As you can see in this chart, Snapchat’s revenue has increased, but a key problem here is that it’s still reliant on the US and Canada for the majority of that spend, with other markets trailing well behind on the revenue front.

Snap Q4 2022

In this chart, you can see that Snap’s Revenue Per User has actually declined year-on-year – so while it is growing, it’s not bringing in revenue at equivalent scale, and it’s even going backwards in some respects.

Which is why its stagnant growth in North America is a problem – though Snap has also seen take-up of its Snapchat+ subscription service increase.

“In Q4, our subscription service Snapchat+ reached over 2.0 million paying subscribers. Snapchat+ offers exclusive, experimental, and pre-release features, and in Q4 we launched new features such as Custom Story Expiration and Custom Notification Sounds, providing subscribers with over 12 exclusive features.”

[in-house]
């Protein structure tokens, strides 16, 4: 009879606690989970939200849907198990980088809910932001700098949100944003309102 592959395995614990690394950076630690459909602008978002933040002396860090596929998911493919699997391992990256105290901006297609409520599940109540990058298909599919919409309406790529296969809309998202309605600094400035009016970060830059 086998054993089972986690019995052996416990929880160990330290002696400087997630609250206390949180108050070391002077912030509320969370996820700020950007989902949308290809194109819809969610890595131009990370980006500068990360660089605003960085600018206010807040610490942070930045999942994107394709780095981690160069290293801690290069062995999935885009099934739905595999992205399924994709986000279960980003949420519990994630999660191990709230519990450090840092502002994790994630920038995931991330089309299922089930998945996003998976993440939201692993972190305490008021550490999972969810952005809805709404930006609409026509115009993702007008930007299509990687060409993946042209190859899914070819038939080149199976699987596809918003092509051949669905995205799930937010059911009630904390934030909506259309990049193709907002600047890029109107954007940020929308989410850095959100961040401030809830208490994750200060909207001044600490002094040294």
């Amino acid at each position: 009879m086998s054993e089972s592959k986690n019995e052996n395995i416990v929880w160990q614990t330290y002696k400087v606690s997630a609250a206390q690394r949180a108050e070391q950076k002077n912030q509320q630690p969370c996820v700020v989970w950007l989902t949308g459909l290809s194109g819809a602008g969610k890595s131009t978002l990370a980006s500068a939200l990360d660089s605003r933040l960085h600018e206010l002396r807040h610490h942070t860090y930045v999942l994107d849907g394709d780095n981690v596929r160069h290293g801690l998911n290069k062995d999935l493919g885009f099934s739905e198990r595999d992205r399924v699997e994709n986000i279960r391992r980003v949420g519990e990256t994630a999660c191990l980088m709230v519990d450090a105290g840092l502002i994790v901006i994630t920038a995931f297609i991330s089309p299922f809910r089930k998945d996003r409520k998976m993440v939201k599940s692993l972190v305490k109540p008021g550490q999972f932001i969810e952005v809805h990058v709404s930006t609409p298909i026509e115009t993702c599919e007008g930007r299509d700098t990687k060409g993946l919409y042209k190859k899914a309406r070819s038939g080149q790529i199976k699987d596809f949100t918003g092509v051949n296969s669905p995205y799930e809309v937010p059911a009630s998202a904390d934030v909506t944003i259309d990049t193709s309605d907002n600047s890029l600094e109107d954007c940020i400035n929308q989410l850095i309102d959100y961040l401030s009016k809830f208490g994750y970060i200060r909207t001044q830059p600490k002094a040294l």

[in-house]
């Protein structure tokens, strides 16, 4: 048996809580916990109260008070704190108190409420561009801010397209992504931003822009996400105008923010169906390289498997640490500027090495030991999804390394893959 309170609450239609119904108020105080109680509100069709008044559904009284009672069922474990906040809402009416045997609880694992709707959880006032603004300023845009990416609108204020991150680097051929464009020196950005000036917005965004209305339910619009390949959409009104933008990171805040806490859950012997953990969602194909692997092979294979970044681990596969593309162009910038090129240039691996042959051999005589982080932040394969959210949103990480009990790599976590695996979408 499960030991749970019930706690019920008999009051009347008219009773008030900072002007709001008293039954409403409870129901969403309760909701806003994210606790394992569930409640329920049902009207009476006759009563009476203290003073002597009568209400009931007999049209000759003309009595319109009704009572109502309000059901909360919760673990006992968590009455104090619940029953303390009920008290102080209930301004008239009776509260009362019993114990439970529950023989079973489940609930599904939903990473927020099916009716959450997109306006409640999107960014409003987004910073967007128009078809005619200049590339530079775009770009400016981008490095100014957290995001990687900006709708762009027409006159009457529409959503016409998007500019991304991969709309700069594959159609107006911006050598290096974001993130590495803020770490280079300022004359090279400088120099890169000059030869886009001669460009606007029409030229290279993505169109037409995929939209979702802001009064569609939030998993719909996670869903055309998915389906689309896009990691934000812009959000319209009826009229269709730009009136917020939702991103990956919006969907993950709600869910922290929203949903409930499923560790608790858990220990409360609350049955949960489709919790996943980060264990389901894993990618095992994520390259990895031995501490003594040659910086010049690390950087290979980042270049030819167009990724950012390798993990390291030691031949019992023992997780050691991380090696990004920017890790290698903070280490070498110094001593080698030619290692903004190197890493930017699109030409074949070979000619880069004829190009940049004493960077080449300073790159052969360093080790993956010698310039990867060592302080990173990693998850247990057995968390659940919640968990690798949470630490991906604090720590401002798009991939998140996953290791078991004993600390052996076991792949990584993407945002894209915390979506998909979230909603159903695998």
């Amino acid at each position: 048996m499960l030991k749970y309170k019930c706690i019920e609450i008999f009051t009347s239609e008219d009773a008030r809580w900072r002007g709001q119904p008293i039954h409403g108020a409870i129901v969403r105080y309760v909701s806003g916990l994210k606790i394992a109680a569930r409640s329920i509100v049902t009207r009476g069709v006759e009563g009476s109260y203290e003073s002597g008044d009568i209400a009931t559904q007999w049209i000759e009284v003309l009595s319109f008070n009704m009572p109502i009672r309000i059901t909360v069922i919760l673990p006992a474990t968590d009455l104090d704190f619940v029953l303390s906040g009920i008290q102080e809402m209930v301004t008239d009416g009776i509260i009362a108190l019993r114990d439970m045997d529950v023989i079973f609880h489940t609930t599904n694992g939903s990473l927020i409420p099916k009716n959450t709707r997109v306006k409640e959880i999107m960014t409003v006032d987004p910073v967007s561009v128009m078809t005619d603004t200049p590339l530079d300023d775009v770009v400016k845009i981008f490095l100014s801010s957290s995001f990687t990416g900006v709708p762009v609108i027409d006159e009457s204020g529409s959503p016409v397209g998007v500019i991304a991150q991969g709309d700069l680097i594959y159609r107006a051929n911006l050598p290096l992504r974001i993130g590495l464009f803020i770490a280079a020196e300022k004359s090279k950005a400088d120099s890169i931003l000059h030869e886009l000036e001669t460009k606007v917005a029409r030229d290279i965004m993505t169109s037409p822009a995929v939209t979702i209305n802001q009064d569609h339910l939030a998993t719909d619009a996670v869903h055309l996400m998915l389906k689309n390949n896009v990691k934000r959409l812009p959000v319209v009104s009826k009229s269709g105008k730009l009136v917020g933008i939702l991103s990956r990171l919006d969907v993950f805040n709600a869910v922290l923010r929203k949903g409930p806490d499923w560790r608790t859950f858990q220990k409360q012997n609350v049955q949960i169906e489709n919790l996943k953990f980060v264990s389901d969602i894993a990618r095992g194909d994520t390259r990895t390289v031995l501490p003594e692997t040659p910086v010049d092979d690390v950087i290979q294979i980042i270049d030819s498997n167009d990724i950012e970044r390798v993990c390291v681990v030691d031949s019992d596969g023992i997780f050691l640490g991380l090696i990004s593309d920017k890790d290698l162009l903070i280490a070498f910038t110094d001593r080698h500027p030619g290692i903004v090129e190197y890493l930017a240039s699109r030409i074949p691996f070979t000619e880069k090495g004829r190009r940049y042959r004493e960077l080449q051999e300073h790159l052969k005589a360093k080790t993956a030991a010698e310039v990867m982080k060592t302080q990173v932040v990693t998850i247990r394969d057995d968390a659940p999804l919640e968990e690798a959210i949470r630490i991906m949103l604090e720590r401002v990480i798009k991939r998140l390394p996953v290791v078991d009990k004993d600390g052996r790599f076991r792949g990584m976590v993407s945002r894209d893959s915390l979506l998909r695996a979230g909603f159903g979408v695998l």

That’s a handy additional revenue stream, but as with all social media subscription services (including Twitter Blue), take-up is generally limited, and at 2 million subscribers, that’s still only 0.5% of Snapchat’s active user base that’s been willing to pay extra for these add-on elements.

Snap has also faced challenges in rebuilding its ad business, in the wake of Apple’s iOS 14 update, which has impacted data collection, and Snap CEO Evan Spiegel says they still have some way to go on this yet:

“We continue to face significant headwinds as we look to accelerate revenue growth, and we are making progress driving improved return on investment for advertisers and innovating to deepen the engagement of our community.”